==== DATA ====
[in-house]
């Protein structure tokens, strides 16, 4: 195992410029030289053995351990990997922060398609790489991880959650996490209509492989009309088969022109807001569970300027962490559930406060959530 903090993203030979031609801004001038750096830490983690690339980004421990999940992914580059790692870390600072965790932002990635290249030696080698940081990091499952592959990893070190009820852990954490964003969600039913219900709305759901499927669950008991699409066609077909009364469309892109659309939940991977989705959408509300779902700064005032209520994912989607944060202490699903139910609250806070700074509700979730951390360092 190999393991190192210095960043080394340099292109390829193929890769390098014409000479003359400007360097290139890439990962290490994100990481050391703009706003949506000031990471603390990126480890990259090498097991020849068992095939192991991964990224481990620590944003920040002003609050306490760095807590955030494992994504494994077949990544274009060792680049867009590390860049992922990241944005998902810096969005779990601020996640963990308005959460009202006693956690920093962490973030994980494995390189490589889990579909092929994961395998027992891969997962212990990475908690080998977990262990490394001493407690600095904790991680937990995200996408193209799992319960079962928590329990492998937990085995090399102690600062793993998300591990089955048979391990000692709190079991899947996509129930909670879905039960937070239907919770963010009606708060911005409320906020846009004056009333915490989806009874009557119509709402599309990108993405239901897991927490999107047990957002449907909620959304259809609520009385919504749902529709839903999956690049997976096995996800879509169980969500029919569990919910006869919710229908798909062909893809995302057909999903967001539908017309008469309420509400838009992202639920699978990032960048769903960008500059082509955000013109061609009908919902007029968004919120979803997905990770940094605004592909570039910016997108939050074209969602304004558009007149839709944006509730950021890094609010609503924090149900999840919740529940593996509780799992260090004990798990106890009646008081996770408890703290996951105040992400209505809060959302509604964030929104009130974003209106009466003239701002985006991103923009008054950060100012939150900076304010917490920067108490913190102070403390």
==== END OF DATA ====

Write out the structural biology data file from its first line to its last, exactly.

[in-house]
């Protein structure tokens, strides 16, 4: 195992410029030289053995351990990997922060398609790489991880959650996490209509492989009309088969022109807001569970300027962490559930406060959530 903090993203030979031609801004001038750096830490983690690339980004421990999940992914580059790692870390600072965790932002990635290249030696080698940081990091499952592959990893070190009820852990954490964003969600039913219900709305759901499927669950008991699409066609077909009364469309892109659309939940991977989705959408509300779902700064005032209520994912989607944060202490699903139910609250806070700074509700979730951390360092 190999393991190192210095960043080394340099292109390829193929890769390098014409000479003359400007360097290139890439990962290490994100990481050391703009706003949506000031990471603390990126480890990259090498097991020849068992095939192991991964990224481990620590944003920040002003609050306490760095807590955030494992994504494994077949990544274009060792680049867009590390860049992922990241944005998902810096969005779990601020996640963990308005959460009202006693956690920093962490973030994980494995390189490589889990579909092929994961395998027992891969997962212990990475908690080998977990262990490394001493407690600095904790991680937990995200996408193209799992319960079962928590329990492998937990085995090399102690600062793993998300591990089955048979391990000692709190079991899947996509129930909670879905039960937070239907919770963010009606708060911005409320906020846009004056009333915490989806009874009557119509709402599309990108993405239901897991927490999107047990957002449907909620959304259809609520009385919504749902529709839903999956690049997976096995996800879509169980969500029919569990919910006869919710229908798909062909893809995302057909999903967001539908017309008469309420509400838009992202639920699978990032960048769903960008500059082509955000013109061609009908919902007029968004919120979803997905990770940094605004592909570039910016997108939050074209969602304004558009007149839709944006509730950021890094609010609503924090149900999840919740529940593996509780799992260090004990798990106890009646008081996770408890703290996951105040992400209505809060959302509604964030929104009130974003209106009466003239701002985006991103923009008054950060100012939150900076304010917490920067108490913190102070403390």